GRAND RAPIDS (WZZM)- A doctor from Helen DeVos Children's Hospital says the condition that has now claimed the life of two star athletes from West Michigan is so rare that only one out of 250,000 athletes dies from it each year.
In March 2011, after the death of Fennville basketball star Wes Leonard, WZZM 13 News spoke with Dr. Ronald Grifka. He said an enlarged heart is usually an indication that the heart has weakened from damage. He said the heart grows in size to pump enough blood to the body.
Grifka said the condition can be genetic or caused by an infection and patients can live with the condition for years. But Grifka said his team's victory on March 3, 2011 may have sent Leonard over the edge.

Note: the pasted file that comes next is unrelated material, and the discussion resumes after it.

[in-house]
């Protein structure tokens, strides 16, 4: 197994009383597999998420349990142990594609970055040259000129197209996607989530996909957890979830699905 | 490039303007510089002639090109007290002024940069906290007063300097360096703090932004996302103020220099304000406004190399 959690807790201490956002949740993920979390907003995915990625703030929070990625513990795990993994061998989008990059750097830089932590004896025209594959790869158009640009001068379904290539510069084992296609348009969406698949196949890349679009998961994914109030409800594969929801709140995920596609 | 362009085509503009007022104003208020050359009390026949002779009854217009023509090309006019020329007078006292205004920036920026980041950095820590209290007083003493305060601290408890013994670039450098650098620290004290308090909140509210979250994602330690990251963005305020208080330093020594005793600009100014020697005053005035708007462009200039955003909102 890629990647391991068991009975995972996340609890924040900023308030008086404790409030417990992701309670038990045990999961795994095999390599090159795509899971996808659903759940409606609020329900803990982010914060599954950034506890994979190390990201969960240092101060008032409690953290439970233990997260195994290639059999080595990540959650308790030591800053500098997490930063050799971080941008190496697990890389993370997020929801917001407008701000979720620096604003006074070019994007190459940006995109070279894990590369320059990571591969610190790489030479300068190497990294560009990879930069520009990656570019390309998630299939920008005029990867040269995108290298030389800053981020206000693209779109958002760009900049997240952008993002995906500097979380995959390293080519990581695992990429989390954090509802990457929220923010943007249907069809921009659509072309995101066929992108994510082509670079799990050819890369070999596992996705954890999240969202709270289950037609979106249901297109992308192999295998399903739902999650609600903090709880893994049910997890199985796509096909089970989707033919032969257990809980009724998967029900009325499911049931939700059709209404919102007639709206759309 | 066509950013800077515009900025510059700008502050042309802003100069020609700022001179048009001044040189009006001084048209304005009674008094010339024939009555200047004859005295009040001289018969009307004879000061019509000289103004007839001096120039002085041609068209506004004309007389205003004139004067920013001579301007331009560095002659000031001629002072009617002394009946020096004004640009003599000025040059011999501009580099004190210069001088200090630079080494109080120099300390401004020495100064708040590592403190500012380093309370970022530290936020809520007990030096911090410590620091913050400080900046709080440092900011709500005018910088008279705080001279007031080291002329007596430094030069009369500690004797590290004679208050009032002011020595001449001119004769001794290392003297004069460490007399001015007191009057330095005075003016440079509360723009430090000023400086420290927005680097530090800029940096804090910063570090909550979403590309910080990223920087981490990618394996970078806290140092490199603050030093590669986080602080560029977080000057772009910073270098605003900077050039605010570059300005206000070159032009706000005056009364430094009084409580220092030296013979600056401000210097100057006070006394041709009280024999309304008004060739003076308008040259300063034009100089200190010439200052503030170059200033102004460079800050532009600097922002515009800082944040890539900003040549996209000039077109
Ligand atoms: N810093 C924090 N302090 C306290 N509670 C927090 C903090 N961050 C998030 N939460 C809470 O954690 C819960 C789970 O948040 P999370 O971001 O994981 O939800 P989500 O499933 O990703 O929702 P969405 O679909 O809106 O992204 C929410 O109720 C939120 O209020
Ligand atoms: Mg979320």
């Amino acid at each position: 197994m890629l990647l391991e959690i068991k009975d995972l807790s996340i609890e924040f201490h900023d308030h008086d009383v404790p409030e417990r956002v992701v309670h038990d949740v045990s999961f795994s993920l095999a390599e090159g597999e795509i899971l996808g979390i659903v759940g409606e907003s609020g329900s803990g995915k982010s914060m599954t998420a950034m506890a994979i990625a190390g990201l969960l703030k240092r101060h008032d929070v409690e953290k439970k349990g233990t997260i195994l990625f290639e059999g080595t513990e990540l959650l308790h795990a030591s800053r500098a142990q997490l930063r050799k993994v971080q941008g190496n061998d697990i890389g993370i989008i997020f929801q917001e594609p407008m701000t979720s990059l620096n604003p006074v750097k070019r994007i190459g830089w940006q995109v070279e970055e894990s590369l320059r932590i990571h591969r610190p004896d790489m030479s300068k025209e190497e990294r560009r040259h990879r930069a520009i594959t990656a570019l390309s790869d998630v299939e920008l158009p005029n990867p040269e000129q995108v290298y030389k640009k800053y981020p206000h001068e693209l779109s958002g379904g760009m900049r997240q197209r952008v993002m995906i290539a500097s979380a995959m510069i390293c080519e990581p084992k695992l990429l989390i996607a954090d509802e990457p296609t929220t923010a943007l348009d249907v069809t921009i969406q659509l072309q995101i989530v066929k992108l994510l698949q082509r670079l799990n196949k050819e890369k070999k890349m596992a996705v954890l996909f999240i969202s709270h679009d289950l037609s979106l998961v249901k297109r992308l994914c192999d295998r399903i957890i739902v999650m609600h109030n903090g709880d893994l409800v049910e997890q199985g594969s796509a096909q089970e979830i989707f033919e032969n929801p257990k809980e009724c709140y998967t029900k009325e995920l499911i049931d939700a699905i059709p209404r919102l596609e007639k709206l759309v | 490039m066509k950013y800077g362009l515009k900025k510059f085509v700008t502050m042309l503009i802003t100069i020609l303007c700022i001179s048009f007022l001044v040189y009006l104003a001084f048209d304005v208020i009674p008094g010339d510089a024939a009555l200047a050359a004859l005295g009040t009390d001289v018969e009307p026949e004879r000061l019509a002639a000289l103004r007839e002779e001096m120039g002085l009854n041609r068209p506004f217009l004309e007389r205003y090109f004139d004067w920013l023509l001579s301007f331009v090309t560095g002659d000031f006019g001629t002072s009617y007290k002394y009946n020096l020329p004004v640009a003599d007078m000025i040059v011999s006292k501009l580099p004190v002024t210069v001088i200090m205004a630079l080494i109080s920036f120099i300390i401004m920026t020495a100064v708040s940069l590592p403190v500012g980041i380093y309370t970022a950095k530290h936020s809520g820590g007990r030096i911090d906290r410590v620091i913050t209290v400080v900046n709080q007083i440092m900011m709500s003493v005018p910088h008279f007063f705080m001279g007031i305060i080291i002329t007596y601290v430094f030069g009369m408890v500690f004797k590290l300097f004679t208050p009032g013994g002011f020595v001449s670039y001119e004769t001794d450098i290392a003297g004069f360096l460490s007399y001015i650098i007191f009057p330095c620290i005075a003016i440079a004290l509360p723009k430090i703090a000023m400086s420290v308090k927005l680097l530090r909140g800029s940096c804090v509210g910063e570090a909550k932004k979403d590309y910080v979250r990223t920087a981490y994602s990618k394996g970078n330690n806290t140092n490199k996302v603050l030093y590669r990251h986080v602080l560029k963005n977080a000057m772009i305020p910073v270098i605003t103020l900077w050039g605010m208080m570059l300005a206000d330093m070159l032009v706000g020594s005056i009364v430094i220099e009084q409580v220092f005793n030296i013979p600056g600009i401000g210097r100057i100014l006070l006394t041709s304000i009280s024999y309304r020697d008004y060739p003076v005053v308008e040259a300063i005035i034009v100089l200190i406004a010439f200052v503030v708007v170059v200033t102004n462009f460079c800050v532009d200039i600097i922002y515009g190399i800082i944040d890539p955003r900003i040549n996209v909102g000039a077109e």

"Most likely with the joy of the basketball game and all the exuberance of winning, he probably had a big adrenaline rush that sent him into a very fast heart rhythm. That heart rhythm wasn't sufficient enough to help him pump enough blood to his body, which caused him to pass out and have the cardiac arrest," said Grifka.
The doctor says Leonard could have gone into cardiac arrest at any time. He says symptoms of an enlarged heart are similar to symptoms of other childhood diseases, which can make it difficult to diagnose. He says that only 65 Americans die from the condition every year.
The Kent County medical examiner confirmed Friday, March 7 that Ryan Fischer of Grandville High School also died from complications due to an enlarged heart.